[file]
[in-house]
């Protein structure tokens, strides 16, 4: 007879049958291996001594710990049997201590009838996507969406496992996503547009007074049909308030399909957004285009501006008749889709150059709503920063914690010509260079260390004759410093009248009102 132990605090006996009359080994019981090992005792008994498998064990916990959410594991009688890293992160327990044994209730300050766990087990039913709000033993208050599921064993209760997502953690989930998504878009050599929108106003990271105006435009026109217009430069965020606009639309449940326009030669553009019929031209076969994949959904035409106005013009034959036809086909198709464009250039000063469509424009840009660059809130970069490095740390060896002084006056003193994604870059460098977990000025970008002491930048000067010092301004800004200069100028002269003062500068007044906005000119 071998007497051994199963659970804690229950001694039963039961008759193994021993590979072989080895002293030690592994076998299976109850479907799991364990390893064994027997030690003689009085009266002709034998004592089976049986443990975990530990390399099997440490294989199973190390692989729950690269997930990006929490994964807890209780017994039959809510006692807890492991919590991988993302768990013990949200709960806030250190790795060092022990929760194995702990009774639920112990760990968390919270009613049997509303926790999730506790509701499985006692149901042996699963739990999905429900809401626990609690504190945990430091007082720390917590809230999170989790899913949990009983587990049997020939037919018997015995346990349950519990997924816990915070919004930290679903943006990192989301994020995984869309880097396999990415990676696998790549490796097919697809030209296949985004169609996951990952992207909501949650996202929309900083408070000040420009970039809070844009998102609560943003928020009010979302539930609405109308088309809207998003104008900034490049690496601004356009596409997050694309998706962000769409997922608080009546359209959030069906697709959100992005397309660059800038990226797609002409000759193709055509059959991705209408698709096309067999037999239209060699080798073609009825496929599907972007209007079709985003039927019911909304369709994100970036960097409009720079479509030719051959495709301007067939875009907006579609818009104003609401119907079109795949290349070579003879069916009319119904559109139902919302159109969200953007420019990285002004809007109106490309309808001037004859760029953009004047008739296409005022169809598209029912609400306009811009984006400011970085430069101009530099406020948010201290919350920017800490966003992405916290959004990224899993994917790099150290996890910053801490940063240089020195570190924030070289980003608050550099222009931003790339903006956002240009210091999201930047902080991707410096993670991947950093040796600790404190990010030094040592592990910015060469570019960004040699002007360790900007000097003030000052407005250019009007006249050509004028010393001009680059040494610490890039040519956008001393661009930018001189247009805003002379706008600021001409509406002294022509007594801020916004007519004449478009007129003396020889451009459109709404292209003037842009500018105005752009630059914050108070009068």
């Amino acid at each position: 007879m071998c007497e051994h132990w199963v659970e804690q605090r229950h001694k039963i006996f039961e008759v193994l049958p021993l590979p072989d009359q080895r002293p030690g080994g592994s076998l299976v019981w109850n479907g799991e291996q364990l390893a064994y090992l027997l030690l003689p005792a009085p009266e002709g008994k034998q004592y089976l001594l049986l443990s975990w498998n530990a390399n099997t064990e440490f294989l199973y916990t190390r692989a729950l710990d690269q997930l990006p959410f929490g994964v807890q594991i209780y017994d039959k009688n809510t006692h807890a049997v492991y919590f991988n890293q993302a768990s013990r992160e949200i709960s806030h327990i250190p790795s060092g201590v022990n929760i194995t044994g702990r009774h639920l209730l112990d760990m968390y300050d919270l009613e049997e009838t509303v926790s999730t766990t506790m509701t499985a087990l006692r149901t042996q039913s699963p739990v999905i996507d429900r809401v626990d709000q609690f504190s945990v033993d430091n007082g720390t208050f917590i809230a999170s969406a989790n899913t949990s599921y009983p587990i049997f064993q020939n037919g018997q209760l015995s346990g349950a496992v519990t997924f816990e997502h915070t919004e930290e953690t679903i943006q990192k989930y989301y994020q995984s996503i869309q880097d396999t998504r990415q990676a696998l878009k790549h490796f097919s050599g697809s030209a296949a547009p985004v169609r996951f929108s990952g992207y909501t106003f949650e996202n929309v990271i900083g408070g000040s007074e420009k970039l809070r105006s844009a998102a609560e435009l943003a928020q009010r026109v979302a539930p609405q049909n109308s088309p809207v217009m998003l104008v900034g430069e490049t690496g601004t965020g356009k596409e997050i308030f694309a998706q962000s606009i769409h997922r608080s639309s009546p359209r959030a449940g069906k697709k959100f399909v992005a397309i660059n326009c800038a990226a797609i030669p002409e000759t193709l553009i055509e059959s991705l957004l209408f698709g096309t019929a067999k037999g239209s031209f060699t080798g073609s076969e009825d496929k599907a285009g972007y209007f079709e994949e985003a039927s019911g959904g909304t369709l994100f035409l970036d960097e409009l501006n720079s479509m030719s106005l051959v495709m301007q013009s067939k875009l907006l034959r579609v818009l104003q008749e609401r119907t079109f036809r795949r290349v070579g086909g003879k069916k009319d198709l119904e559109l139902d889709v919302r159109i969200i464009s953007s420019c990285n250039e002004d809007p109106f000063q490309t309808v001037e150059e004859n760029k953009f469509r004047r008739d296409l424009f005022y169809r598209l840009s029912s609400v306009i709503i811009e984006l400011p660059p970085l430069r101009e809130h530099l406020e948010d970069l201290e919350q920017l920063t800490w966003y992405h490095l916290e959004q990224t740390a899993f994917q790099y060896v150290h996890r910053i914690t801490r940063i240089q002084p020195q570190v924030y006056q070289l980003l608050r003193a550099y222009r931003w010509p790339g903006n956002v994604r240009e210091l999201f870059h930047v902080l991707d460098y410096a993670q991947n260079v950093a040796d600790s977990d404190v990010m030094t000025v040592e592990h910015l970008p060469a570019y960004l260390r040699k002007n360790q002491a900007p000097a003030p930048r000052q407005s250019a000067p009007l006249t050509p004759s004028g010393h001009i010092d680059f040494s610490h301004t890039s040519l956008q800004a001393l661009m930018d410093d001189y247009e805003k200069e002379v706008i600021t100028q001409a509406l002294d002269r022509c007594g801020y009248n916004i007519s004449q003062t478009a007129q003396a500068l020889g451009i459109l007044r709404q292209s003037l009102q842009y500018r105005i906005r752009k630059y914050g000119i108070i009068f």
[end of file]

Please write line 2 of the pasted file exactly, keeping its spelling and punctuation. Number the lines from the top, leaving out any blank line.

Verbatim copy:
């Protein structure tokens, strides 16, 4: 007879049958291996001594710990049997201590009838996507969406496992996503547009007074049909308030399909957004285009501006008749889709150059709503920063914690010509260079260390004759410093009248009102 132990605090006996009359080994019981090992005792008994498998064990916990959410594991009688890293992160327990044994209730300050766990087990039913709000033993208050599921064993209760997502953690989930998504878009050599929108106003990271105006435009026109217009430069965020606009639309449940326009030669553009019929031209076969994949959904035409106005013009034959036809086909198709464009250039000063469509424009840009660059809130970069490095740390060896002084006056003193994604870059460098977990000025970008002491930048000067010092301004800004200069100028002269003062500068007044906005000119 071998007497051994199963659970804690229950001694039963039961008759193994021993590979072989080895002293030690592994076998299976109850479907799991364990390893064994027997030690003689009085009266002709034998004592089976049986443990975990530990390399099997440490294989199973190390692989729950690269997930990006929490994964807890209780017994039959809510006692807890492991919590991988993302768990013990949200709960806030250190790795060092022990929760194995702990009774639920112990760990968390919270009613049997509303926790999730506790509701499985006692149901042996699963739990999905429900809401626990609690504190945990430091007082720390917590809230999170989790899913949990009983587990049997020939037919018997015995346990349950519990997924816990915070919004930290679903943006990192989301994020995984869309880097396999990415990676696998790549490796097919697809030209296949985004169609996951990952992207909501949650996202929309900083408070000040420009970039809070844009998102609560943003928020009010979302539930609405109308088309809207998003104008900034490049690496601004356009596409997050694309998706962000769409997922608080009546359209959030069906697709959100992005397309660059800038990226797609002409000759193709055509059959991705209408698709096309067999037999239209060699080798073609009825496929599907972007209007079709985003039927019911909304369709994100970036960097409009720079479509030719051959495709301007067939875009907006579609818009104003609401119907079109795949290349070579003879069916009319119904559109139902919302159109969200953007420019990285002004809007109106490309309808001037004859760029953009004047008739296409005022169809598209029912609400306009811009984006400011970085430069101009530099406020948010201290919350920017800490966003992405916290959004990224899993994917790099150290996890910053801490940063240089020195570190924030070289980003608050550099222009931003790339903006956002240009210091999201930047902080991707410096993670991947950093040796600790404190990010030094040592592990910015060469570019960004040699002007360790900007000097003030000052407005250019009007006249050509004028010393001009680059040494610490890039040519956008001393661009930018001189247009805003002379706008600021001409509406002294022509007594801020916004007519004449478009007129003396020889451009459109709404292209003037842009500018105005752009630059914050108070009068």